Feminism | Posted by Julie Z on 03/25/2015

Lena Dunham, Mindy Kaling and the Importance of Live Panels

I’m a fan of both Lena Dunham and Mindy Kaling. Yet I found myself somewhat surprised by just how impressive I found both women while recently watching their contributions to a Sundance live panel moderated by Emily Nussbaum via YouTube. I tried to pinpoint why exactly I was so taken with the extent to which I found both women endearingly self-aware, thoughtful and humble.

Perhaps, I finally realized, it had something to do with the panel format itself. Instead of answering the typical lazily sexist questions both women are frequently asked — like about existing as a female in Hollywood or what it was like to work with [insert male co-star here] — these talented individuals were given open platforms to discuss substantive issues they actually care about. Dunham, Kaling …

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Feminism | Posted by Chloe H on 03/12/2015

Lost Women of History: Abigail Adams

At some point during their education, American students learn about John Adams: an American founding father, the country’s second president, and an advocate of American independence from Britain. However, he was not an advocate for the independence of women, and unfortunately, most students never have the opportunity to learn about his wife Abigail Adams, who was.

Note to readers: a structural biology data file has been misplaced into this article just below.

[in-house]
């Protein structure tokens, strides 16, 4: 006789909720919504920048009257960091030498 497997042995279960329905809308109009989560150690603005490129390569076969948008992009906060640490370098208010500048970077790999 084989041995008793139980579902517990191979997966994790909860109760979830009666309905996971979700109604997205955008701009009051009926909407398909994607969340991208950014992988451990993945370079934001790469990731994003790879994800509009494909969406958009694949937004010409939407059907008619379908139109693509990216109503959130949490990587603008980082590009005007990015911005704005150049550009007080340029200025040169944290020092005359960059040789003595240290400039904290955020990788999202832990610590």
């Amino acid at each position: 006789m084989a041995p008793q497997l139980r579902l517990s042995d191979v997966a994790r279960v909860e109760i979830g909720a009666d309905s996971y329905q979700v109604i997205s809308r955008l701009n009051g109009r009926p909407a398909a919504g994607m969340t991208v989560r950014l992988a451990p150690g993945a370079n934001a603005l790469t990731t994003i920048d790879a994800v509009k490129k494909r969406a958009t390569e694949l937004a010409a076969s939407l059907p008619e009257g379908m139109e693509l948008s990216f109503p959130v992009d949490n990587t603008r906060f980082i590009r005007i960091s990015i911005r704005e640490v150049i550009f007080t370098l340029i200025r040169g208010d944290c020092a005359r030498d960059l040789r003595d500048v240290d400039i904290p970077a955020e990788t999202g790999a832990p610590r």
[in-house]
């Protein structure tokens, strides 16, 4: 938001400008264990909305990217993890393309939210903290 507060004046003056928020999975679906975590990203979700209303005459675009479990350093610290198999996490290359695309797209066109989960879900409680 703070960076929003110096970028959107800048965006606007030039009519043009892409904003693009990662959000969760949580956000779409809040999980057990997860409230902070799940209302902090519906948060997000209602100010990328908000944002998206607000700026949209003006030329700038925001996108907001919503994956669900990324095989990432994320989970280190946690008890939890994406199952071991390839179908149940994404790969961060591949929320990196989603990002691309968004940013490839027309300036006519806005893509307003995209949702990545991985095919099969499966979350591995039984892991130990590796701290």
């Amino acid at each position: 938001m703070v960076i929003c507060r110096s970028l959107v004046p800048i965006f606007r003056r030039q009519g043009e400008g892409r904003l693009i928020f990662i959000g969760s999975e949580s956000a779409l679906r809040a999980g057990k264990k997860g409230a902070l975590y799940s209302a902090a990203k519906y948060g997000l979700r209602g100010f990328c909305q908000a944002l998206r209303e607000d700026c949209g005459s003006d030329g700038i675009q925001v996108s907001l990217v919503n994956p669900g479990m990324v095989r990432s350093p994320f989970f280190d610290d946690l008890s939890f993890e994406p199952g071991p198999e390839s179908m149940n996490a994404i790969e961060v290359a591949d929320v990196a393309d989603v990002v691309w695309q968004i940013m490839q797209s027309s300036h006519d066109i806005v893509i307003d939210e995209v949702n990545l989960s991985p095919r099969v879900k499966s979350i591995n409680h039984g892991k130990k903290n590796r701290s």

Before she became John Adams’ wife, Abigail Adams was the daughter of a respected Massachusetts minister. Because the colonists followed the British practice of denying women formal education, she never received proper schooling and became a wife and mother to six children. While her husband fought for his country’s freedom, his wife raised their children and managed their home and farm while coping under the strains of war. These constraints, however, didn’t stop her …

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Feminism | Posted by Chloe H on 12/5/2014

Lost Women of History: Boudicca

Boudicca

Editor’s note: I have always been a strong proponent of making education about, celebration of, and respect for history a significant part of the feminist movement. The entire first chapter of A Little F’d Up: Why Feminism Is Not A Dirty Word is actually a broad overview of the incredible women who came before us. Trailblazing women are routinely left out of the history books and, beyond this being insulting to their brave and historic work and memory, it can often lead to young women today failing to realize just how far we’ve come in a relatively short period of time. So, in that spirit, we’re starting a series on the FBomb devoted to remembering some of these figures.

“…a terrible disaster occurred in Britain. Two cities were sacked, …

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Feminism | Posted by Francesca on 09/10/2014

So She Did: The Female Mentor That Changed My Life

I always expected that I’d spend my last summer before starting college binge-watching TV, eating pizza, and dealing with anxiety about my freshman year.  Instead, I ended up exploring my recent acquaintance with the feminist movement through an internship with So She Did, an organization related to women’s empowerment. I decided to join the organization because it seemed like the perfect opportunity to get a different perspective on feminism and my own ideas about empowerment. Sure enough, working there resulted in one of the best and most interesting summers of my life.